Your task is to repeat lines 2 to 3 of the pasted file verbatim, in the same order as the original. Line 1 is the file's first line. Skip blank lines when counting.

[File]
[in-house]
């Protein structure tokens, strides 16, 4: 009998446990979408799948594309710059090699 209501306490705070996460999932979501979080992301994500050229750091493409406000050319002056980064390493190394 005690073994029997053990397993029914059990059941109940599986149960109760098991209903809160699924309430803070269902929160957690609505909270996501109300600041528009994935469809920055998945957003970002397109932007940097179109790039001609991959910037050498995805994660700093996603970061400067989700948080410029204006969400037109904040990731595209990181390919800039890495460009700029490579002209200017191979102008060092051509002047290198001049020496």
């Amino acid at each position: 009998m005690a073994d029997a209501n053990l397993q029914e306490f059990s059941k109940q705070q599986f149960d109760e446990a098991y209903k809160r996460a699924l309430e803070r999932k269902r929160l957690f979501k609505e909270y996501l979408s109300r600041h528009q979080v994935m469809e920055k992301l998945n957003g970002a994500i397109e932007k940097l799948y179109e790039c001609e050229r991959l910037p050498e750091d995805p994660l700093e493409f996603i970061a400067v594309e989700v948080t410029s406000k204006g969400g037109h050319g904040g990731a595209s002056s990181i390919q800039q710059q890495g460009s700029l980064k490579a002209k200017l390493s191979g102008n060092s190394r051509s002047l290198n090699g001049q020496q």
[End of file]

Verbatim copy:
């Protein structure tokens, strides 16, 4: 009998446990979408799948594309710059090699 209501306490705070996460999932979501979080992301994500050229750091493409406000050319002056980064390493190394 005690073994029997053990397993029914059990059941109940599986149960109760098991209903809160699924309430803070269902929160957690609505909270996501109300600041528009994935469809920055998945957003970002397109932007940097179109790039001609991959910037050498995805994660700093996603970061400067989700948080410029204006969400037109904040990731595209990181390919800039890495460009700029490579002209200017191979102008060092051509002047290198001049020496």
């Amino acid at each position: 009998m005690a073994d029997a209501n053990l397993q029914e306490f059990s059941k109940q705070q599986f149960d109760e446990a098991y209903k809160r996460a699924l309430e803070r999932k269902r929160l957690f979501k609505e909270y996501l979408s109300r600041h528009q979080v994935m469809e920055k992301l998945n957003g970002a994500i397109e932007k940097l799948y179109e790039c001609e050229r991959l910037p050498e750091d995805p994660l700093e493409f996603i970061a400067v594309e989700v948080t410029s406000k204006g969400g037109h050319g904040g990731a595209s002056s990181i390919q800039q710059q890495g460009s700029l980064k490579a002209k200017l390493s191979g102008n060092s190394r051509s002047l290198n090699g001049q020496q």